Tiny Lights goes international

Ymir is gearing up for the fifth year of their multi-disciplinary arts festival.

Shawn and Carla Stephenson (Will Johnson photo) pose in front of Ymir’s schoolhouse

One of the best ways to describe Ymir’s Tiny Lights Festival, which turns five this year, is as a Kootenay version of Mardi Gras complete with street parties and flamboyant costumes.

“There’s so much freedom in Ymir, so people come here and become a part of that,” said organizer Carla Stephenson, who will run the festival from Friday to Sunday with her husband Shawn.

“This is not about consumption, about just sitting there and taking something in. It’s about participation rather than observation. You’re building something with us. You become a part of the community and the festival for the whole weekend.”

And it’s not unusual for the line between the performers and the audience to get a little blurry. With big names like Shane Koyczan and Rae Spoon in their lineup, fans can expect to rub shoulders with some pretty exciting artists.

“It doesn’t matter what genre you into, you’ll find something,” said Shawn, noting they’ve got a variety of venue sizes so they can offer everything from intimate acoustic sets to dance-heavy rock concerts.

This year’s lineup includes a number of local musicians and performers, including Bessie Wapp, Adham Shaikh, Cam Penner, Rhoneil and Dylann Heidi. They’re joined by acts such as Hello Moth, Dominique Fricot, The Aerialists and Top Men.

And that’s just the music: there are also composting, yoga, dance and ESL workshops, to name just a few, as well as installations by local artists such as Rhandi Sandford.

The weekend begins on Friday evening with two cabaret-style shows where the musicians will perform “tiny sets” at the schoolhouse and the hall stage. That will be followed by two days of jam-packed programming at seven different stages.

The Stephensons run their festival on a unique model, one they feel wouldn’t work without the community support they enjoy. Even as other events such as the Kootenay Storytelling Festival and Starbelly Jam have been cancelled this year, they’re enjoying the best ticket sales in their history.

“Carla and I wear both wear so many hats and have so many skills, which makes this festival possible because we can maneuver into so many different positions,” Shawn said, noting for instance that he manages all seven venues’ sound systems.

“What were asking of ourselves is a little ridiculous. It’s a little crazy and it’s a lot, but we’re doing it,” said Carla.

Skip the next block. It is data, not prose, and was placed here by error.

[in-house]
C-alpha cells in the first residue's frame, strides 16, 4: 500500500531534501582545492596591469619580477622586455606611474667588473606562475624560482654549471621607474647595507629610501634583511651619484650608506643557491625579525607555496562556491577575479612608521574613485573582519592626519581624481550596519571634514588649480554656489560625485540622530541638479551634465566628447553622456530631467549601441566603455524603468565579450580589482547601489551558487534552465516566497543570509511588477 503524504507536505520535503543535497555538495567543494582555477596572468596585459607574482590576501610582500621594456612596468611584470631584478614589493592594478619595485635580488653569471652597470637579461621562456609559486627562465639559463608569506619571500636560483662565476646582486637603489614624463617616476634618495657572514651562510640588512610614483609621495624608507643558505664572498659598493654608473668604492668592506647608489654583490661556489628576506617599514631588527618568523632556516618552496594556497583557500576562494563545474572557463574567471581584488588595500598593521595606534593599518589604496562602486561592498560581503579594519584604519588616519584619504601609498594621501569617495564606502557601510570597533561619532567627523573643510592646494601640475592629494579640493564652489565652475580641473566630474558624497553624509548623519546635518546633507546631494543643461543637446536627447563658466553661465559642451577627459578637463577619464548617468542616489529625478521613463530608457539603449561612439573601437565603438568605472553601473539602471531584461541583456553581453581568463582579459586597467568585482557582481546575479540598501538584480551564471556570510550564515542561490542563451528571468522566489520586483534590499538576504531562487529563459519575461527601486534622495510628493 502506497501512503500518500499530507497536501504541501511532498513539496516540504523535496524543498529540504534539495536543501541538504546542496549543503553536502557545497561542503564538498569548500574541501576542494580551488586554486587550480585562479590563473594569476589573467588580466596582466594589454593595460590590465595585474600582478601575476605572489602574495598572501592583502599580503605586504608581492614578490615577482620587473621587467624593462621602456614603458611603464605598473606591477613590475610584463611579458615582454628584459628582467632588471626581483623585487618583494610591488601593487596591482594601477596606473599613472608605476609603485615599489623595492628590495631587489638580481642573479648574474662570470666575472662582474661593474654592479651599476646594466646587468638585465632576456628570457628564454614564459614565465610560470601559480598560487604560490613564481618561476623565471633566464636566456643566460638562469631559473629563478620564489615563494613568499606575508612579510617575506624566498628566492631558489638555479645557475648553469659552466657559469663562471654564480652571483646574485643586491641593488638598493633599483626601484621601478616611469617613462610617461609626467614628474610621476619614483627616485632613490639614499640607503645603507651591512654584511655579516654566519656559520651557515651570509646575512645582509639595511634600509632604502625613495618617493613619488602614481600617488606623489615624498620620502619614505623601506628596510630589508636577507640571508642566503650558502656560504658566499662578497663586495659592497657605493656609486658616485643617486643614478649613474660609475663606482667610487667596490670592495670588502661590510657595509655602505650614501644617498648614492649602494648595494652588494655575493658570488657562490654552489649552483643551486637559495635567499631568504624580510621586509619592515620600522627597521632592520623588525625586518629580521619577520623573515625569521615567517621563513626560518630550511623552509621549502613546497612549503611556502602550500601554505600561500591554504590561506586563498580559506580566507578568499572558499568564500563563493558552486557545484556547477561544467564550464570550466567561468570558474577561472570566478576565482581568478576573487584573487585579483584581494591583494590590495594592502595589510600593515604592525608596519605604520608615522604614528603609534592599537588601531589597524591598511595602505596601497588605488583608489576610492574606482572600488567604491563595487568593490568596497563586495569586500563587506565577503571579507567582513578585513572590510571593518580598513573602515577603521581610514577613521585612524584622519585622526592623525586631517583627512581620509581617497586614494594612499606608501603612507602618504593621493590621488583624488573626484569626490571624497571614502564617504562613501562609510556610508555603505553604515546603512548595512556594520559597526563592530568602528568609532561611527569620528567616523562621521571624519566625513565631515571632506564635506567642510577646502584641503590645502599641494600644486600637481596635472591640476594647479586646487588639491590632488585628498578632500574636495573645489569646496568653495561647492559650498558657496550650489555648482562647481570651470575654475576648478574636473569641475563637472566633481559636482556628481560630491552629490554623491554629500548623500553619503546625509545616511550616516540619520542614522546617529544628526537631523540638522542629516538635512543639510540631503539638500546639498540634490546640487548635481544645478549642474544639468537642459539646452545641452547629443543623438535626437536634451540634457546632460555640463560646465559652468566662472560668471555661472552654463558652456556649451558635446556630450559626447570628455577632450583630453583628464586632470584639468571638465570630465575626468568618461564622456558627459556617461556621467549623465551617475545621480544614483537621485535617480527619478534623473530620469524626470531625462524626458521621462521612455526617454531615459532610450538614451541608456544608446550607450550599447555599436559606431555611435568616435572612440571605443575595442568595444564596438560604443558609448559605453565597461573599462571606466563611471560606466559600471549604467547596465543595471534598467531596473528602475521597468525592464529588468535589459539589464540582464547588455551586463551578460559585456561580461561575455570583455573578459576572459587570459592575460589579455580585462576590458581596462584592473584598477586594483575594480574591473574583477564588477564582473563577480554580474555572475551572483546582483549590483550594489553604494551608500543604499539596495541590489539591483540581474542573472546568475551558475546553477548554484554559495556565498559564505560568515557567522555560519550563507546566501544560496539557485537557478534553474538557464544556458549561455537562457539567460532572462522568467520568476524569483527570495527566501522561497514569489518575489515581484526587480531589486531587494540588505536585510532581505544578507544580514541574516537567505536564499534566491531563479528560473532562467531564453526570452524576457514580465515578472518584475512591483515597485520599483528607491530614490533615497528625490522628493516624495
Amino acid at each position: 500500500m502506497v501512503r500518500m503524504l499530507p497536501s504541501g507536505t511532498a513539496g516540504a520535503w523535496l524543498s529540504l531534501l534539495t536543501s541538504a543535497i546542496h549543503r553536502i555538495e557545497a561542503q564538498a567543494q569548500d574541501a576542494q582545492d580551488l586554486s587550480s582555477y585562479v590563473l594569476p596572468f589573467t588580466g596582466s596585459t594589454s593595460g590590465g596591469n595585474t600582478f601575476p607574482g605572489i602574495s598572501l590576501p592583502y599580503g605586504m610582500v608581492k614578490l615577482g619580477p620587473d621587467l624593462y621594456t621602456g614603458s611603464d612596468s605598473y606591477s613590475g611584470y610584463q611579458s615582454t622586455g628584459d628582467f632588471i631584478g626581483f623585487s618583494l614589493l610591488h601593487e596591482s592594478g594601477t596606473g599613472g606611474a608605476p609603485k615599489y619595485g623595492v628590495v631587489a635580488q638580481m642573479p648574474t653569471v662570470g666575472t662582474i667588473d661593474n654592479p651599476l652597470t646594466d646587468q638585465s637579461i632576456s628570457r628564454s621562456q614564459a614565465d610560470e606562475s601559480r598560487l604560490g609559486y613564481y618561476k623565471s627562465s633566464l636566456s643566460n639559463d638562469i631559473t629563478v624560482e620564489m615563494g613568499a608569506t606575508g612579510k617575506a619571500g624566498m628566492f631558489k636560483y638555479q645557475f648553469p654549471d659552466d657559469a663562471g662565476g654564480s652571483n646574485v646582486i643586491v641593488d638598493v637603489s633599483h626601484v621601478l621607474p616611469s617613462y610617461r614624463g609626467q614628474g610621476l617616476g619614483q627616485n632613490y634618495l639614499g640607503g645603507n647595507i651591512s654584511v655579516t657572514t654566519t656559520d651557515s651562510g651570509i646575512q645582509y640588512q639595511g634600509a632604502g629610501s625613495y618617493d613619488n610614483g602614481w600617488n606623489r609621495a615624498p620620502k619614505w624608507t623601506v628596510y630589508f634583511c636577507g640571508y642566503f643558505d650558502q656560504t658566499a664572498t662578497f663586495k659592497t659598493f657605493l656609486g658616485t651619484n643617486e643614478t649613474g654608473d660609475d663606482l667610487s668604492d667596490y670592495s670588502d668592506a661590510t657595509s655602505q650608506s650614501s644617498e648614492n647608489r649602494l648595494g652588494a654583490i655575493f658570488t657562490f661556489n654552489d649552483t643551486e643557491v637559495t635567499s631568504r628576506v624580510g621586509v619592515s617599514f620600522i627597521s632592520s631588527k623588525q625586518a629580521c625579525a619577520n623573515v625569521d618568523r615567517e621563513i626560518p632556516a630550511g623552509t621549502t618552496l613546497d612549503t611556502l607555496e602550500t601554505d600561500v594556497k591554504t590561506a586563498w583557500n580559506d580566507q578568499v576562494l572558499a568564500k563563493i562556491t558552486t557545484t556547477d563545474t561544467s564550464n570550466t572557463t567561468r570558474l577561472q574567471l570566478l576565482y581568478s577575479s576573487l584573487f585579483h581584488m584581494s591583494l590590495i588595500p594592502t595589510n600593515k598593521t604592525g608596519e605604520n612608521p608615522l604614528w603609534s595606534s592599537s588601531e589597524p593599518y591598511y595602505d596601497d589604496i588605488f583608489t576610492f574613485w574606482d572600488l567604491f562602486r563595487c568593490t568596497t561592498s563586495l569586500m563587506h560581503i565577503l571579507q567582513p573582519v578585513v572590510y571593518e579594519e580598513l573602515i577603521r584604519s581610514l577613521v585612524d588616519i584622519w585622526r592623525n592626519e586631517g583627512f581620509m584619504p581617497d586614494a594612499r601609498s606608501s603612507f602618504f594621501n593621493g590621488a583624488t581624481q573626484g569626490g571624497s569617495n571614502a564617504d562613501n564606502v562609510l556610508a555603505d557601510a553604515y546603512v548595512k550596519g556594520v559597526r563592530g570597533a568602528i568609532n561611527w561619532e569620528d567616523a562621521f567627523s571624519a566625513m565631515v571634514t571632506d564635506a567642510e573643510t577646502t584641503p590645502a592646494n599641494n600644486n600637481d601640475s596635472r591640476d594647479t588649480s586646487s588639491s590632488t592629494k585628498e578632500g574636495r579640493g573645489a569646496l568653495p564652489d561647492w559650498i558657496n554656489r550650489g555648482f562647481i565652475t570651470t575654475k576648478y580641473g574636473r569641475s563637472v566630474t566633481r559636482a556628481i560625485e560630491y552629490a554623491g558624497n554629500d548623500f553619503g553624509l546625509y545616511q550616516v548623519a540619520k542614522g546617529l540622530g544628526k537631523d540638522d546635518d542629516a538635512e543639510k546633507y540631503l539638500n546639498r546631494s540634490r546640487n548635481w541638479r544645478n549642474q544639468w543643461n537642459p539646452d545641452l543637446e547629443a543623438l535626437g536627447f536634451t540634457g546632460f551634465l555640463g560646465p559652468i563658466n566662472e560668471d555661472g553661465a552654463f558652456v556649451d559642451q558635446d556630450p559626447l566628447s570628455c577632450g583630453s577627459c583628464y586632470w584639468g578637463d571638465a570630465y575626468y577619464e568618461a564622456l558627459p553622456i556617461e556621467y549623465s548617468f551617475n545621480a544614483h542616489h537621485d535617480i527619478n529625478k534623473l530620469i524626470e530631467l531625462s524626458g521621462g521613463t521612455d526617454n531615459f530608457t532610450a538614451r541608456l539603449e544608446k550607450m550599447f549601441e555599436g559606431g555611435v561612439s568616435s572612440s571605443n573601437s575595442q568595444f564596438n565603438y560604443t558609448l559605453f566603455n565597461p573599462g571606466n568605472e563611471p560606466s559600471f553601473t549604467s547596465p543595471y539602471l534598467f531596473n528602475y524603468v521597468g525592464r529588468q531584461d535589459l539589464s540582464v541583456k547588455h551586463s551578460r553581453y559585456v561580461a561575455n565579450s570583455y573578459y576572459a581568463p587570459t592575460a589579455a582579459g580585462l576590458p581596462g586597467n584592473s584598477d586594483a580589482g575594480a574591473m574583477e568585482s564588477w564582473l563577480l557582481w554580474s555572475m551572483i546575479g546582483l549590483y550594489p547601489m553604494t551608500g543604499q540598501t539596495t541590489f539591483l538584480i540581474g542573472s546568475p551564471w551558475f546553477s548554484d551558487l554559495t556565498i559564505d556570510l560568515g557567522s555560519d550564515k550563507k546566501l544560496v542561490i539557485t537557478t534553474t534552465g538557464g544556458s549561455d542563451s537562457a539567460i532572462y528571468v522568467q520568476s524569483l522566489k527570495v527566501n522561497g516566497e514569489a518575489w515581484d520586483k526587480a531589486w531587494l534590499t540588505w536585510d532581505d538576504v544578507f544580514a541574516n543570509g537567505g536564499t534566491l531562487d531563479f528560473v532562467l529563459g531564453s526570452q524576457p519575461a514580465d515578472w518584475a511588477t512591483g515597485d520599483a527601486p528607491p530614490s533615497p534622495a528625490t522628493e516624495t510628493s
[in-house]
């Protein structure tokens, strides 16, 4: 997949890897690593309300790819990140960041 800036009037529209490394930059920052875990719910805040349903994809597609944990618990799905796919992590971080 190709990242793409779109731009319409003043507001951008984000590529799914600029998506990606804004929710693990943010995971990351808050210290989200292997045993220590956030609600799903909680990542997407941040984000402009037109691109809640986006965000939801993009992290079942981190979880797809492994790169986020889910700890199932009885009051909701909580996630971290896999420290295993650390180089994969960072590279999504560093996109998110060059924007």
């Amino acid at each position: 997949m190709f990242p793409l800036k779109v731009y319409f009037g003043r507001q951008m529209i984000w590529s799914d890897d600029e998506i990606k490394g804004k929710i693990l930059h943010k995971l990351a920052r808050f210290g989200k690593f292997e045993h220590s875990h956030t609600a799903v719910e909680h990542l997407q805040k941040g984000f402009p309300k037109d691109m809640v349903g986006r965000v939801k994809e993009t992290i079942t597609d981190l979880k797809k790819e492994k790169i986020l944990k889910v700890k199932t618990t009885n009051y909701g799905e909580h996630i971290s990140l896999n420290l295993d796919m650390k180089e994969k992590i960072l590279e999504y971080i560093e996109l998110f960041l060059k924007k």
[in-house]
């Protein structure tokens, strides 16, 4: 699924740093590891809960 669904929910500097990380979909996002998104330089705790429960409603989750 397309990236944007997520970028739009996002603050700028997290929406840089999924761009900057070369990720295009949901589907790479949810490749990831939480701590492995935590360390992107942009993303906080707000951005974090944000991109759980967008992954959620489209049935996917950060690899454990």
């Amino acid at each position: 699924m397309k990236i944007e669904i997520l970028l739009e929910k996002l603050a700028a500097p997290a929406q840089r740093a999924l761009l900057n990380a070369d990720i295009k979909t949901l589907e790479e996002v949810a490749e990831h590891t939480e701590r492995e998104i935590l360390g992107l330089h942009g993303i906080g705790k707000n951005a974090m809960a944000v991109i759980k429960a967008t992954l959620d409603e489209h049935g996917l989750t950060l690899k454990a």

“What it takes is buy-in on everybody’s part. Everyone has to give a little bit. Many artists are coming for a bit less than they do normally, partly because it’s a chance to collaborate with and meet artists from around the world.”

She means that literally. This year they booked their first international acts: UK multi-instrumentalist Jez Hellard and Italian classical violinist Luca Ciarla.

“Our ticket sales have become international for the first time too. We’re getting ones from New Orleans, Germany, Washington. I don’t even know how they heard of us,” said Shawn. “I would say it’s surprising but it also feels like a reward for all the hard work we’ve been doing. It’s definitely been an uphill battle.”

This year they’ve developed an in-the-round performance called Strung Out where they bring artists together to play music according to a theme, taking turns supporting one another.

“We’ve got fiddlers and violinists and viola and cello and bass and sitar all getting together on one stage and collaborating, which is magical,” said Shawn.

Carla is most excited about the Surrealist Parade at 4 p.m. on Sunday, which will be the first annual Mardi Gras-like parade with big costumes that aim to “resolve the previously contradictory conditions of dream and reality.”

Carla wants people to go all-out.

“We’re having it on the Sunday because the creative juices will be flowing and people will be ready to be weird and to have fun.”

The goal, quite simply, is to bring people together.

“Really, this is all about community,” said Shawn. “Yes, it’s about the community we live in. But it’s also about the community we create. We’re all making this festival together, and we wouldn’t have been able to flourish like this without the huge participation of the town of Ymir.”

 

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